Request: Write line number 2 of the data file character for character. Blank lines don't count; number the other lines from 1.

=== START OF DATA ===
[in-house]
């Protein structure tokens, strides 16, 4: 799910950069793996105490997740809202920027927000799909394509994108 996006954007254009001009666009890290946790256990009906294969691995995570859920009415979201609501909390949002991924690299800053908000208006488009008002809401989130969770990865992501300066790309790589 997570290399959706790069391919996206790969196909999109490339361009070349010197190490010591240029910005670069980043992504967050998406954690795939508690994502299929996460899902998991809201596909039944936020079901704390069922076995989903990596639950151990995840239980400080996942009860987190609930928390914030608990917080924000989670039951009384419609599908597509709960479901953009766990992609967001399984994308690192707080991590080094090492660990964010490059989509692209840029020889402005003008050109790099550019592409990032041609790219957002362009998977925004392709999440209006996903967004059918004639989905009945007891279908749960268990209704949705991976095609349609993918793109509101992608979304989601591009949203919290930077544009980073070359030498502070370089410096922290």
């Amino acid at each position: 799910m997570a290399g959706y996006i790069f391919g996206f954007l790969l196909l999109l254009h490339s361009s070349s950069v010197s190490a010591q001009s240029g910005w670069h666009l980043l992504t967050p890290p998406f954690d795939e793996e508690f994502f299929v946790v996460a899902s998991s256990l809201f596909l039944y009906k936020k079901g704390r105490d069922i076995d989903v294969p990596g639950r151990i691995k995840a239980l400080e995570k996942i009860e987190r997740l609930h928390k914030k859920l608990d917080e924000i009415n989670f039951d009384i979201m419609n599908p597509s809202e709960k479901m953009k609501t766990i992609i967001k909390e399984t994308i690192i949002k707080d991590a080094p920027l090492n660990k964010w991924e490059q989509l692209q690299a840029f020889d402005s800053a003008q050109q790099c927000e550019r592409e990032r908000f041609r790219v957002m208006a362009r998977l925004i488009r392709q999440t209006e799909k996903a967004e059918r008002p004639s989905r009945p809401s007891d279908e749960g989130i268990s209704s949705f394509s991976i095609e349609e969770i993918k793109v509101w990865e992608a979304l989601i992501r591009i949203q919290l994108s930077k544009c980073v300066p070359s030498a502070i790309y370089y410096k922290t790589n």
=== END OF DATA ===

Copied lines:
């Protein structure tokens, strides 16, 4: 799910950069793996105490997740809202920027927000799909394509994108 996006954007254009001009666009890290946790256990009906294969691995995570859920009415979201609501909390949002991924690299800053908000208006488009008002809401989130969770990865992501300066790309790589 997570290399959706790069391919996206790969196909999109490339361009070349010197190490010591240029910005670069980043992504967050998406954690795939508690994502299929996460899902998991809201596909039944936020079901704390069922076995989903990596639950151990995840239980400080996942009860987190609930928390914030608990917080924000989670039951009384419609599908597509709960479901953009766990992609967001399984994308690192707080991590080094090492660990964010490059989509692209840029020889402005003008050109790099550019592409990032041609790219957002362009998977925004392709999440209006996903967004059918004639989905009945007891279908749960268990209704949705991976095609349609993918793109509101992608979304989601591009949203919290930077544009980073070359030498502070370089410096922290």